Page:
Bad Design Strikes Again

Just before I threw out the latest batch of J Crew catalogues that arrived in my mailbox over the weekend, I noticed that they had picked up on the “I’m completely out of touch with reality” motif that Brooks Brothers adopted several months ago.


There is simply no excuse for this kind of thing. We put up with that stupid Lacoste alligator for far too long, but these dinky little whales, golfers and tennis rackets are over the line. Don’t get me started about the flamingo.

There’s a lot going on in the world today.  Iraq.  Climate problems.  Haiti.  The economy.  Oil.  The list goes on.  Clothes like this might as well say “I’m happy in my own private dreamland and reality isn’t a part of it.”

The Convenience of Commerce

I didn’t know that the federal Department of Transportation was responsible for regulating time zones in the US. Actually, I never knew that they were regulated at all, come to think of it. A few counties in Indiana just switched time zones and I happened to notice this in the news.

It’s also interesting to note this:

Under the Uniform Time Act of 1966, the Secretary of Transportation has the authority to set time-zone boundaries and must base decisions on the “convenience of commerce.?

It struck me as quite forthright that the decision to change a time zone should be based on commercial needs rather than whatever We The People happen to be thinking at a given point in time.

Playing with Attention Trust

(I sent a similar version of this text to a closed mailing list the other day and basically received a non-reaction, so I’m wondering what will happen if I put it here.)

Attention Trust is starting to become a “thing” and I’m trying to understand it. I wasn’t able to get a good grasp on it from reading the website text, so I installed their Firefox plugin a few nights ago.

From what I can tell, the plugin basically writes a log of your browsing activities (i.e. all http transactions; not sure what else) into a log file formatted as invalid XML (yes, really).

You can sign up to become a member of AT by agreeing to these principles. If they seem rather mysterious to you, you’re not alone. They’re written in such a way that I’m inclined to agree with them not because I necessarily agree but rather because agreeing seems kind of harmless.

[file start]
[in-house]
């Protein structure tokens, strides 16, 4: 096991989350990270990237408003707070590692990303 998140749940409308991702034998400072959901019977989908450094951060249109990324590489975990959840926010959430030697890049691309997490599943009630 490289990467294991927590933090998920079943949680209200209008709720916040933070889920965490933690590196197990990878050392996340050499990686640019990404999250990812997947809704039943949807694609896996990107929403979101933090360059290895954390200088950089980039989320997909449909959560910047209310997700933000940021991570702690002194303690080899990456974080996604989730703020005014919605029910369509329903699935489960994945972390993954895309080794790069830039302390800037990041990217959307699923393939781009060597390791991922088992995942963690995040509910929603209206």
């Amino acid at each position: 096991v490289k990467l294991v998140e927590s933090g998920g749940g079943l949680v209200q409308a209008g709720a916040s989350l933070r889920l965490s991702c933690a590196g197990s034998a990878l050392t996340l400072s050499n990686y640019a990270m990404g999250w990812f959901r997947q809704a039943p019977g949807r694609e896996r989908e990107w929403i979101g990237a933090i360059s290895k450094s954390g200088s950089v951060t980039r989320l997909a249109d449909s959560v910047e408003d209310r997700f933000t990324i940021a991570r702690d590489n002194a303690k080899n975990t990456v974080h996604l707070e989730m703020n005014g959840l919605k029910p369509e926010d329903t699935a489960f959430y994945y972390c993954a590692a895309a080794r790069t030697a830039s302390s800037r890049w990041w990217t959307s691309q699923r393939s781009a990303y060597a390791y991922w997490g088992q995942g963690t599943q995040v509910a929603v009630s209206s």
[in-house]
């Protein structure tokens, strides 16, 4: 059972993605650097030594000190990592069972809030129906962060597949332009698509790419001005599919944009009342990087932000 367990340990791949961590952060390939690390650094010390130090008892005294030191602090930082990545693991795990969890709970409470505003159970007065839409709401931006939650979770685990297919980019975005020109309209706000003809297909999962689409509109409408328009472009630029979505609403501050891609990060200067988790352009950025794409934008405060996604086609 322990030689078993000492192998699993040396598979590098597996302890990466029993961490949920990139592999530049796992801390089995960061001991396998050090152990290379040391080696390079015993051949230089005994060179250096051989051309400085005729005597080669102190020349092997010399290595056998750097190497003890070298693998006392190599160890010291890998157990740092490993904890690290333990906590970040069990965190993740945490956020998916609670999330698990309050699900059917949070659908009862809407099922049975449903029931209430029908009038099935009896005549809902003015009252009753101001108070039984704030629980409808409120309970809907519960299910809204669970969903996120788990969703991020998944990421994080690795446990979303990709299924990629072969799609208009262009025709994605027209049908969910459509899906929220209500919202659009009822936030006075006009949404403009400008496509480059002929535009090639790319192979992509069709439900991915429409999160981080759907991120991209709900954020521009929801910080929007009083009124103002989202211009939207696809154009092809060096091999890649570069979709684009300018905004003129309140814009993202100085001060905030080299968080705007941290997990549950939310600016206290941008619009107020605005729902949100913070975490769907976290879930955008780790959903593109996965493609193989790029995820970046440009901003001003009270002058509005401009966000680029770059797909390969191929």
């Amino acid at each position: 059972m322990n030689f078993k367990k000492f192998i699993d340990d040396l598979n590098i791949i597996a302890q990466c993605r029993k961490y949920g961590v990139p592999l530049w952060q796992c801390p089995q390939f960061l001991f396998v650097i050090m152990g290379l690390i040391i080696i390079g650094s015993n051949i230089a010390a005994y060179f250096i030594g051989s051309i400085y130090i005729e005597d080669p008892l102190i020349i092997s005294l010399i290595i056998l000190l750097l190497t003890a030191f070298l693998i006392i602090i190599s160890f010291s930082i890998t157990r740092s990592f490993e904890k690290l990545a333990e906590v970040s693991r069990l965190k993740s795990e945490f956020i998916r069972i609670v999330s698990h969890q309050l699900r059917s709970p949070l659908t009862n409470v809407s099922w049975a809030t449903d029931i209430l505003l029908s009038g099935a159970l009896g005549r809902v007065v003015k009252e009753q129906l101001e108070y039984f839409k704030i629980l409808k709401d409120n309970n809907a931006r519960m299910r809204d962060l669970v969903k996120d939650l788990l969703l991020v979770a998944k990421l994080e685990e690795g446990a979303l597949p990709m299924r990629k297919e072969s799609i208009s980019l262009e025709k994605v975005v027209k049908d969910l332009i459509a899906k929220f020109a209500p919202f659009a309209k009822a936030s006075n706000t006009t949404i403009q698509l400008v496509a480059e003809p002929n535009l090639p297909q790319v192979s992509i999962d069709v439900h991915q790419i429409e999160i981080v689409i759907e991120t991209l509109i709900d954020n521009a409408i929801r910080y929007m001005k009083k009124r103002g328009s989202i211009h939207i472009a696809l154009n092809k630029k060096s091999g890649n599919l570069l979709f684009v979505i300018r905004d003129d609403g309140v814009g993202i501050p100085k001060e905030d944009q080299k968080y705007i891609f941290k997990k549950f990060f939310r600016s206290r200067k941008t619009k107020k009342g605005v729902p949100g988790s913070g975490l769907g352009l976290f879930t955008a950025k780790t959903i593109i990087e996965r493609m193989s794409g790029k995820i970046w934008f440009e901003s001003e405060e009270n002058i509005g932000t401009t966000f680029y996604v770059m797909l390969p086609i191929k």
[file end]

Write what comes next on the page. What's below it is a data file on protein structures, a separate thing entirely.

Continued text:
1. Property
    You own your attention and can store it wherever you wish.
  2. Mobility
    You can securely move your attention wherever you want whenever you want to.
  3. Economy
    You can pay attention to whomever you wish and receive value in return.
  4. Transparency

    You can see exactly how your attention is being used.

It’s unclear what you do after that point. You get your name on yet another website, which may be important to you.

It seems like there are some services that will capture your browsing history via the browser plugin (off by default) and send it to places like (cool domain name, not sure about the service).

This service provides you with reports as well as the ability to sell your browsing data. It reminds of a version of Eudora that may even still exist that used to make lots of reports based on your email activities. Or maybe it’s more like the client-side equivalent of doing apache log analysis.

The AT website is quite flimsy in terms of clarifying what it is that “attention” data is all about. is much easier to understand and gives you a glimpse of what is actually possible. A subversive interpretation is that the .org website’s purpose is to legitimize the commercial activities of by providing a blogosphere-friendly front for something that none of us would otherwise ever agree to.

It’s not all bad, though.

I’d like to get reports on how I wast^h^h^h^h spend my life in front of my computer, how many times I’ve visited /. in the past week, how many times I’ve broken my new year’s resolution not to look at anymore, etc.

It strikes me that this would be traditionally done as a client-side plugin for my browser. And there would be no controversy in tow. I would immediately install and start using such a thing.

Being able to share my data with advertisers and other people that I don’t want to hear from in exchange for money is a new twist on the old problem of being able to filter out signal from noise. Being paid to tolerate more noise doesn’t strike me as interesting, but I’m very Amish when it comes to this kind of thing.

I don’t mean to sound negative. It may ultimately be a Good Thing. I’m just exploring right now.

Your thoughts, please.

Update: Seems like I’m not the only one wondering what on earth this is all about.